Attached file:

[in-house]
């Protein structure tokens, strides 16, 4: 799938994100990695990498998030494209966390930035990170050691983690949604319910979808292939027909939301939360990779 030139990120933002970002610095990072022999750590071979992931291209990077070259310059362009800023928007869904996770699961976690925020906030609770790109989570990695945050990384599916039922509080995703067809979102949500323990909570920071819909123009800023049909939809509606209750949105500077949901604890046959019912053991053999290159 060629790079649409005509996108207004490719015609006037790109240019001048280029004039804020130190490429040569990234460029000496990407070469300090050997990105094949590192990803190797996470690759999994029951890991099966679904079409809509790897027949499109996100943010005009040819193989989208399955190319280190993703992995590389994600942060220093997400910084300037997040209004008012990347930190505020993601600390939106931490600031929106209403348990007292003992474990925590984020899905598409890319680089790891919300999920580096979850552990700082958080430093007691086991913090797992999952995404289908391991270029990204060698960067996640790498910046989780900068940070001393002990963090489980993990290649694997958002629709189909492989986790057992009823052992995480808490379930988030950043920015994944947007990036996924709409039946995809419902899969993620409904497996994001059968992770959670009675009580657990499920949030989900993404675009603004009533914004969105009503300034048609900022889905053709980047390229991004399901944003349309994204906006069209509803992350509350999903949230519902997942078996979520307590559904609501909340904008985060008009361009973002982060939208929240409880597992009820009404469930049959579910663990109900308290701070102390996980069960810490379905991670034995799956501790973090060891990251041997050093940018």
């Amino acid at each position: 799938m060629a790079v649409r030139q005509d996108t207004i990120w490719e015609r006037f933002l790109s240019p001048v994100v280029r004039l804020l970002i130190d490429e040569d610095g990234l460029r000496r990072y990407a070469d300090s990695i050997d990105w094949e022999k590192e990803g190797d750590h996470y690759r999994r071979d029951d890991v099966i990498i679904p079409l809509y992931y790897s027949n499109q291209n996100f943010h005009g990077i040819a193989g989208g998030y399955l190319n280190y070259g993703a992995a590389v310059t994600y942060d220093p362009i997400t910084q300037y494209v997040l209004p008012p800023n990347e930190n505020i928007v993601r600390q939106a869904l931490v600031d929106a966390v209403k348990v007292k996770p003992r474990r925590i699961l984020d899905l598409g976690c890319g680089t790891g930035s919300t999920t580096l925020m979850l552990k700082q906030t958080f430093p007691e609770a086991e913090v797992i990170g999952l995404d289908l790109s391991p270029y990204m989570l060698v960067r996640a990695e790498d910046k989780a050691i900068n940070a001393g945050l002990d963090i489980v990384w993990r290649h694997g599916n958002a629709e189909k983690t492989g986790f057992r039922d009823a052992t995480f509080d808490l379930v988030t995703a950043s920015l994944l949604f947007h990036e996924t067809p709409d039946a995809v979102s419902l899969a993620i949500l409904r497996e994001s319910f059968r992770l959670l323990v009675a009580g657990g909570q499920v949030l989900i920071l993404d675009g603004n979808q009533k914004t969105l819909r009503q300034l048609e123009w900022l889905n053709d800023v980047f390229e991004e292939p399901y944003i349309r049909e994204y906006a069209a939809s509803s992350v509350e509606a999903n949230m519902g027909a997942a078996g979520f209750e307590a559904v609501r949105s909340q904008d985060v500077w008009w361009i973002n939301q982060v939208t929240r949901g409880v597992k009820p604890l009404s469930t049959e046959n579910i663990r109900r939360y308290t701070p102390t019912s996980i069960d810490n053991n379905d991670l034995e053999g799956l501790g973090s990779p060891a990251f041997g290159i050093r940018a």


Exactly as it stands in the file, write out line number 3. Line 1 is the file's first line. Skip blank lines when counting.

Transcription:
């Amino acid at each position: 799938m060629a790079v649409r030139q005509d996108t207004i990120w490719e015609r006037f933002l790109s240019p001048v994100v280029r004039l804020l970002i130190d490429e040569d610095g990234l460029r000496r990072y990407a070469d300090s990695i050997d990105w094949e022999k590192e990803g190797d750590h996470y690759r999994r071979d029951d890991v099966i990498i679904p079409l809509y992931y790897s027949n499109q291209n996100f943010h005009g990077i040819a193989g989208g998030y399955l190319n280190y070259g993703a992995a590389v310059t994600y942060d220093p362009i997400t910084q300037y494209v997040l209004p008012p800023n990347e930190n505020i928007v993601r600390q939106a869904l931490v600031d929106a966390v209403k348990v007292k996770p003992r474990r925590i699961l984020d899905l598409g976690c890319g680089t790891g930035s919300t999920t580096l925020m979850l552990k700082q906030t958080f430093p007691e609770a086991e913090v797992i990170g999952l995404d289908l790109s391991p270029y990204m989570l060698v960067r996640a990695e790498d910046k989780a050691i900068n940070a001393g945050l002990d963090i489980v990384w993990r290649h694997g599916n958002a629709e189909k983690t492989g986790f057992r039922d009823a052992t995480f509080d808490l379930v988030t995703a950043s920015l994944l949604f947007h990036e996924t067809p709409d039946a995809v979102s419902l899969a993620i949500l409904r497996e994001s319910f059968r992770l959670l323990v009675a009580g657990g909570q499920v949030l989900i920071l993404d675009g603004n979808q009533k914004t969105l819909r009503q300034l048609e123009w900022l889905n053709d800023v980047f390229e991004e292939p399901y944003i349309r049909e994204y906006a069209a939809s509803s992350v509350e509606a999903n949230m519902g027909a997942a078996g979520f209750e307590a559904v609501r949105s909340q904008d985060v500077w008009w361009i973002n939301q982060v939208t929240r949901g409880v597992k009820p604890l009404s469930t049959e046959n579910i663990r109900r939360y308290t701070p102390t019912s996980i069960d810490n053991n379905d991670l034995e053999g799956l501790g973090s990779p060891a990251f041997g290159i050093r940018a």